Even if your goal is to write fiction or non-fiction books, starting out with posts on a blog or entries in a diary will be helpful. This is not only because it will allow you to find your voice and style, but because the regular regimen of writing will make sitting down to actually do the deed easier. It is hard for a high school football player to get up ahead of the bus to do squats, true, but doing it repeatedly makes the practice easier. The same is true for the young ice skater who spends an hour or two every day at the rink performing pirouettes. She may not want to do it at first, but after a while she hates missing her practice time.

The same will be true of the beginning author who makes time to write. Where the author sits down (or stands up) to write does not matter. Louis L’Amour famously said that he could sit in the middle of a busy street and bang out a story on his typewriter. Admittedly, some authors would find the public nature of this type of writing distracting; there are writers who just want peace and quiet while they work. There are merits to both kinds of writing, but the main point is that both allow the person aspiring to share their words with the world to gain the skills they need to make a readable work.

If you prefer to write in a café surrounded by hustle and bustle, then set aside some time to do so each day. And make time to write or at least edit in privacy, preparing for the day when you cannot afford to go out to your preferred writing spot due to extenuating circumstances.

Regardless of which setting you prefer to get writing, what you have to do is build the habit of sitting down, laptop or diary in hand, and putting your thoughts on paper. As Mr. L’Amour* also said, “Start writing, no matter what. The water does not flow until the faucet is turned on.” Find a place where you can turn on the tap and get the ‘water’ in your mind going, future authors. Then make certain you go there as often as possible in order to ingrain the pattern of behavior for the following days and weeks.

There will be times when you will have to break the routine. Life will intrude on your regimen, one way or another. But establishing a customary time and motivation to write will ensure you can reinstate your old authorial habits or build new ones with a little less difficulty. At the very least, it will help you get work done and out where others can see it, if that is your primary endeavor.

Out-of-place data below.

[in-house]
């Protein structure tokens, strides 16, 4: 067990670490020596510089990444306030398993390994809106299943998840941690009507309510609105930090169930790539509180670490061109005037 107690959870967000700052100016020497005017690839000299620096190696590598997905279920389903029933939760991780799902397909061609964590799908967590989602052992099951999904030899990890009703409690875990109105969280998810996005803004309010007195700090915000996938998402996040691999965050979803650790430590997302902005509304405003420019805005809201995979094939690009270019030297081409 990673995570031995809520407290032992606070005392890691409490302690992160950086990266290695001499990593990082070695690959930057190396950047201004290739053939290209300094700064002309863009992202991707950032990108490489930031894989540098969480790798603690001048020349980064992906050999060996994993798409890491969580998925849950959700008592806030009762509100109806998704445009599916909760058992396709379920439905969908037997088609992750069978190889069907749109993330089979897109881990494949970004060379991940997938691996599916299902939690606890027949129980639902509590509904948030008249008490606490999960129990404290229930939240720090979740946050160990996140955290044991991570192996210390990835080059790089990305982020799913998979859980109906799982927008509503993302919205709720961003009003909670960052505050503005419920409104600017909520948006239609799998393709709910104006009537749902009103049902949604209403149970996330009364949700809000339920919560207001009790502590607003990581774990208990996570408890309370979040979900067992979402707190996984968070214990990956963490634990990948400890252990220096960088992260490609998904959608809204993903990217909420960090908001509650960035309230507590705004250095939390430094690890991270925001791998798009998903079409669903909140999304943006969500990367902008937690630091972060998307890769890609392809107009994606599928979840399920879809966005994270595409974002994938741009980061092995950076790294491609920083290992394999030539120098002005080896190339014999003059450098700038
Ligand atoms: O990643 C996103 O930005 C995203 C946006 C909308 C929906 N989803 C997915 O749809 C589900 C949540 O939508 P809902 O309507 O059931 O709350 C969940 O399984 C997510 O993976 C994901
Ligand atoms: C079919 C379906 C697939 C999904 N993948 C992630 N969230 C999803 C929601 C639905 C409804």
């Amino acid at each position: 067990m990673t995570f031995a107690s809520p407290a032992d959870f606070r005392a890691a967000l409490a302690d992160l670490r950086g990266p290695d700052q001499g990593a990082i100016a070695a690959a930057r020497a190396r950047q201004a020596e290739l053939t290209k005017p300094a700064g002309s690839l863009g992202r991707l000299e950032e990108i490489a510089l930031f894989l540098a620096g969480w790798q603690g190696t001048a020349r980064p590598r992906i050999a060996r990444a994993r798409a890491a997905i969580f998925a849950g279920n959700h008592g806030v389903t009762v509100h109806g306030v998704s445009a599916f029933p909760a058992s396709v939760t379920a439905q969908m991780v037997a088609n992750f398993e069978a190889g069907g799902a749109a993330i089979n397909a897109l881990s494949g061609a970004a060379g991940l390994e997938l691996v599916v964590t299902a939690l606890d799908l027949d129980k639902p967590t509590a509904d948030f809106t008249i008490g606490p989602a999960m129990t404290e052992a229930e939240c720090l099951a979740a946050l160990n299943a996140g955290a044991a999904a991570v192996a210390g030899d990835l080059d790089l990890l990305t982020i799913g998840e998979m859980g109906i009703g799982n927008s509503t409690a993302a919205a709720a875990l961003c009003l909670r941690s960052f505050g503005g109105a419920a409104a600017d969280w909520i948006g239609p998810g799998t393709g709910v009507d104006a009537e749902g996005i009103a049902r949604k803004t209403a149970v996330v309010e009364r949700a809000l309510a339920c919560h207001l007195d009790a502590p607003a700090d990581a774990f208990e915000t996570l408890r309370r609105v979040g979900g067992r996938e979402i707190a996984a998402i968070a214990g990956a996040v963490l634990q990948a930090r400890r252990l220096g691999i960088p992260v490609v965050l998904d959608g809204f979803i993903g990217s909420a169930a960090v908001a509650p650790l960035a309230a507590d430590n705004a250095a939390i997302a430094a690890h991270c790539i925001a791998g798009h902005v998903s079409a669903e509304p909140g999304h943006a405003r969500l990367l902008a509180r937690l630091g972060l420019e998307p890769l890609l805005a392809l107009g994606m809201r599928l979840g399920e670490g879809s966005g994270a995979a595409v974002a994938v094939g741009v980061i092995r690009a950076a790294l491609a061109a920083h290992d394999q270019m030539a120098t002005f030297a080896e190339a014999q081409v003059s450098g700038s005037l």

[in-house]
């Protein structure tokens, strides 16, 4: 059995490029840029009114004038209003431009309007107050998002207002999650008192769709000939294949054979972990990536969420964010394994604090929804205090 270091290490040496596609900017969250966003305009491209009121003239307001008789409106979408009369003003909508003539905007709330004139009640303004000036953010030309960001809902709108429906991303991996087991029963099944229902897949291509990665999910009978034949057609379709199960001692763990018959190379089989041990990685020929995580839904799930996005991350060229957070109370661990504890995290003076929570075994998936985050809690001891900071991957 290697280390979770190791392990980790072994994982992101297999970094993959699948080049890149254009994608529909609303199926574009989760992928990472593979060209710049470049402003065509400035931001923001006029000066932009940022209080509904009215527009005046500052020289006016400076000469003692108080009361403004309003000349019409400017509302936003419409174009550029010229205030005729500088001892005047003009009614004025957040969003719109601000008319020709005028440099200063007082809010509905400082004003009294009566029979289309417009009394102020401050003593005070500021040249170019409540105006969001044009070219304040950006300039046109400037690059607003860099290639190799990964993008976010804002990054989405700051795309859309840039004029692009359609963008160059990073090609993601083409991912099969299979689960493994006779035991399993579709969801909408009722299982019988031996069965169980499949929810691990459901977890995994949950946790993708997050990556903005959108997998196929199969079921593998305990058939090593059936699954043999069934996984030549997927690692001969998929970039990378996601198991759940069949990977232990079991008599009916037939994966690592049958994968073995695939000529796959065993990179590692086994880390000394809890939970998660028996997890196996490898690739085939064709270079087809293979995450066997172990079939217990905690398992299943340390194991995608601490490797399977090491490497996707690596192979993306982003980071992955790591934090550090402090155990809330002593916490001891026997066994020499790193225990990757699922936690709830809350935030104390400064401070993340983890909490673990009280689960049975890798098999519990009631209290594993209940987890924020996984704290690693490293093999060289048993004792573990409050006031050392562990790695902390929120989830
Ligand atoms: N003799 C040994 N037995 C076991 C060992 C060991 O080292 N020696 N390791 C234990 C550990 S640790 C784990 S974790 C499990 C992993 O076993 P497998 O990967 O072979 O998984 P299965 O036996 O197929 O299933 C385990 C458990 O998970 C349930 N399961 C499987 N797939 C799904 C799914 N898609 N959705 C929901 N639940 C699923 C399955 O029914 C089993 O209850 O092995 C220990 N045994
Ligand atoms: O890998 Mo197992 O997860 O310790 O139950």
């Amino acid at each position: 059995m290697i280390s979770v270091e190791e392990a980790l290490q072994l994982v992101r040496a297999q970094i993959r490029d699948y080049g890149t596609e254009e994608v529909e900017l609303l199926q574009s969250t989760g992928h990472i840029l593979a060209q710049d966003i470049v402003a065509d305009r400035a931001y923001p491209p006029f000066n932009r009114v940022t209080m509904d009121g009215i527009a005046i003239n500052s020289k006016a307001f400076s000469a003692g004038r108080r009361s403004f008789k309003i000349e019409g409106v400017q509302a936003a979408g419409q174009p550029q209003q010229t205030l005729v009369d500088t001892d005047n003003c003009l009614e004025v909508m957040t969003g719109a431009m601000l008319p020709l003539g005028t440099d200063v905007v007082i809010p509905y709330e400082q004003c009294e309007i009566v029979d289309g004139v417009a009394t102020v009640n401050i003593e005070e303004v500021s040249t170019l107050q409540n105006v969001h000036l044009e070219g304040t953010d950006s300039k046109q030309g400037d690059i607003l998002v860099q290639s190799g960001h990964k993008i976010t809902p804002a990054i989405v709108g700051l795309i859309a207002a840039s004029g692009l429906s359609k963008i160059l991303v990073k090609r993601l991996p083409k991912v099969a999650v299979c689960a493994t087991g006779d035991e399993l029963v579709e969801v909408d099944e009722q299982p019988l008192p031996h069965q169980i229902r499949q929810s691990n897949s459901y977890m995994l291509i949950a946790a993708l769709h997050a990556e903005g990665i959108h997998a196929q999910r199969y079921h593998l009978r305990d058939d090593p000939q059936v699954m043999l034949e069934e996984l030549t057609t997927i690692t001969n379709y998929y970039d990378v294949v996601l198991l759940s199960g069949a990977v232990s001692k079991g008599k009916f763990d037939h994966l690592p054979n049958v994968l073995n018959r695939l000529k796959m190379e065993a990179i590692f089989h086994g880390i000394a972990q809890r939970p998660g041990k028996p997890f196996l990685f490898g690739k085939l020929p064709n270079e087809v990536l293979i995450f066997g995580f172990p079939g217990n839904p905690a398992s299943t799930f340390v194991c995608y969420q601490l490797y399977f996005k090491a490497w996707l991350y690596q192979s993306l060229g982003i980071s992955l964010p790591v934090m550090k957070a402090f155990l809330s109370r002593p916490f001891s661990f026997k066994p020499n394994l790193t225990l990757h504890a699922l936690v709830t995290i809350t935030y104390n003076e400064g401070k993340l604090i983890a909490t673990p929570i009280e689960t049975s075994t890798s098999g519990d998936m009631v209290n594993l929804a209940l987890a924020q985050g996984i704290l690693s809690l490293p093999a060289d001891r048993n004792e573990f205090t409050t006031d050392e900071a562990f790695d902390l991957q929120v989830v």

Do not give up. Do not stop trying. That is the only way to succeed at anything in life, whether it is producing a book or building a bridge. In essence, you just have to start, and then treat each new day as a time to begin all over again.

As long as you are breathing, there is a way forward, future authors. You just have to find it. Set out today to write, and then tomorrow do the same. I hope to see you walking alongside the rest of us soon. 😉

If you liked this article, friend Caroline Furlong on Facebook or follow her here at www.carolinefurlong.wordpress.com. Her stories have been published in Cirsova’s Summer Special and Unbound III: Goodbye, Earth, while her poetry appeared in Organic Ink, Vol. 2. She has also had stories published in Planetary Anthologies Luna and Uranus. Another story was released in Cirsova Magazine’s Summer Issue. Her most recent piece is available in Planetary Anthology: Sol. Order them today!

*These are Amazon affiliate links. When you purchase something through it, this author receives a commission from Amazon at no extra charge to you, the buyer. If you want more insight on how to improve your craft, take a look at Confessions of a Keyboard Monkey* by Kit Sun Cheah*, where he offers insightful advice on the craft of writing. Order your copy today and get started on practicing your craft!